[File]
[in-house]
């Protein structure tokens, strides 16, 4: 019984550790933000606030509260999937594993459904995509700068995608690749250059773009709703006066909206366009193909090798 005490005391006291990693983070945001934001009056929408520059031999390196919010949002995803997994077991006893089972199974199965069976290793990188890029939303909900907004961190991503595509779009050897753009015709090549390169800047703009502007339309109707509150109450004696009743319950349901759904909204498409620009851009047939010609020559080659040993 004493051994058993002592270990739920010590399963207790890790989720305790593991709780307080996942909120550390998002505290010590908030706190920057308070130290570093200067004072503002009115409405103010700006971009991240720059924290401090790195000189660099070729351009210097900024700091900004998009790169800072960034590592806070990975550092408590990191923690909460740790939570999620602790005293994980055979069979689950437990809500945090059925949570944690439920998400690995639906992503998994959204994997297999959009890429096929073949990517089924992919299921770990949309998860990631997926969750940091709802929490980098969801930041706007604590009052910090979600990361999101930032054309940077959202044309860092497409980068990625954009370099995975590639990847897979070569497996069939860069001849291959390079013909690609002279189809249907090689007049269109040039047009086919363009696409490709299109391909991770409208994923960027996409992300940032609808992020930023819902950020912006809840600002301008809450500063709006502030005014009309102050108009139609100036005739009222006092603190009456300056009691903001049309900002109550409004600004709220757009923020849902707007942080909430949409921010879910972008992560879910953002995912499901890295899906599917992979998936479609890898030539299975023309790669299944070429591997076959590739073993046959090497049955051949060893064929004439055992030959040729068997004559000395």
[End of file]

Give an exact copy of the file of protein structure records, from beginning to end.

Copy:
[in-house]
């Protein structure tokens, strides 16, 4: 019984550790933000606030509260999937594993459904995509700068995608690749250059773009709703006066909206366009193909090798 005490005391006291990693983070945001934001009056929408520059031999390196919010949002995803997994077991006893089972199974199965069976290793990188890029939303909900907004961190991503595509779009050897753009015709090549390169800047703009502007339309109707509150109450004696009743319950349901759904909204498409620009851009047939010609020559080659040993 004493051994058993002592270990739920010590399963207790890790989720305790593991709780307080996942909120550390998002505290010590908030706190920057308070130290570093200067004072503002009115409405103010700006971009991240720059924290401090790195000189660099070729351009210097900024700091900004998009790169800072960034590592806070990975550092408590990191923690909460740790939570999620602790005293994980055979069979689950437990809500945090059925949570944690439920998400690995639906992503998994959204994997297999959009890429096929073949990517089924992919299921770990949309998860990631997926969750940091709802929490980098969801930041706007604590009052910090979600990361999101930032054309940077959202044309860092497409980068990625954009370099995975590639990847897979070569497996069939860069001849291959390079013909690609002279189809249907090689007049269109040039047009086919363009696409490709299109391909991770409208994923960027996409992300940032609808992020930023819902950020912006809840600002301008809450500063709006502030005014009309102050108009139609100036005739009222006092603190009456300056009691903001049309900002109550409004600004709220757009923020849902707007942080909430949409921010879910972008992560879910953002995912499901890295899906599917992979998936479609890898030539299975023309790669299944070429591997076959590739073993046959090497049955051949060893064929004439055992030959040729068997004559000395």